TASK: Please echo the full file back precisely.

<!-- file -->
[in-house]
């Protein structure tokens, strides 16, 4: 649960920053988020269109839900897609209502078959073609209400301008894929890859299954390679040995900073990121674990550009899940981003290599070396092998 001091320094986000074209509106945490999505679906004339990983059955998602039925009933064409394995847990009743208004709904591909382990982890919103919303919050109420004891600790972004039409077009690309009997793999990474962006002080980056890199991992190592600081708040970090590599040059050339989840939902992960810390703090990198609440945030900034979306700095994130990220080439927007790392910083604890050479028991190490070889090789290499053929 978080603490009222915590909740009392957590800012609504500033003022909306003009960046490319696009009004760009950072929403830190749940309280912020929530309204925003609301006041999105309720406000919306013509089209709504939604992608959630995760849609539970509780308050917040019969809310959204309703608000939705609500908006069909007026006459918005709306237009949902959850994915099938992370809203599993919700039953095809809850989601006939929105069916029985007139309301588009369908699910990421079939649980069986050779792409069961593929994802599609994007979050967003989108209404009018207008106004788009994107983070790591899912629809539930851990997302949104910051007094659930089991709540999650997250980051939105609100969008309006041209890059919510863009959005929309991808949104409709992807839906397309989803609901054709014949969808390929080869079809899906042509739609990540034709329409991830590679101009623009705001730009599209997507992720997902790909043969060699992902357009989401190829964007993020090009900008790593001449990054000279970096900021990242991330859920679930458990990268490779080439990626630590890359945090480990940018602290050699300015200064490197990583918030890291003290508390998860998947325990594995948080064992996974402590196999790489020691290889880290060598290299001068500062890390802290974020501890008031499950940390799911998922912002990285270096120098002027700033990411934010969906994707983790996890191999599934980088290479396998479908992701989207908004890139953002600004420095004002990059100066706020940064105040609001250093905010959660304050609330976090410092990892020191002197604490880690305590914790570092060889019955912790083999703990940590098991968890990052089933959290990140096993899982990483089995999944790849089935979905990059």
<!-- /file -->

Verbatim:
[in-house]
């Protein structure tokens, strides 16, 4: 649960920053988020269109839900897609209502078959073609209400301008894929890859299954390679040995900073990121674990550009899940981003290599070396092998 001091320094986000074209509106945490999505679906004339990983059955998602039925009933064409394995847990009743208004709904591909382990982890919103919303919050109420004891600790972004039409077009690309009997793999990474962006002080980056890199991992190592600081708040970090590599040059050339989840939902992960810390703090990198609440945030900034979306700095994130990220080439927007790392910083604890050479028991190490070889090789290499053929 978080603490009222915590909740009392957590800012609504500033003022909306003009960046490319696009009004760009950072929403830190749940309280912020929530309204925003609301006041999105309720406000919306013509089209709504939604992608959630995760849609539970509780308050917040019969809310959204309703608000939705609500908006069909007026006459918005709306237009949902959850994915099938992370809203599993919700039953095809809850989601006939929105069916029985007139309301588009369908699910990421079939649980069986050779792409069961593929994802599609994007979050967003989108209404009018207008106004788009994107983070790591899912629809539930851990997302949104910051007094659930089991709540999650997250980051939105609100969008309006041209890059919510863009959005929309991808949104409709992807839906397309989803609901054709014949969808390929080869079809899906042509739609990540034709329409991830590679101009623009705001730009599209997507992720997902790909043969060699992902357009989401190829964007993020090009900008790593001449990054000279970096900021990242991330859920679930458990990268490779080439990626630590890359945090480990940018602290050699300015200064490197990583918030890291003290508390998860998947325990594995948080064992996974402590196999790489020691290889880290060598290299001068500062890390802290974020501890008031499950940390799911998922912002990285270096120098002027700033990411934010969906994707983790996890191999599934980088290479396998479908992701989207908004890139953002600004420095004002990059100066706020940064105040609001250093905010959660304050609330976090410092990892020191002197604490880690305590914790570092060889019955912790083999703990940590098991968890990052089933959290990140096993899982990483089995999944790849089935979905990059």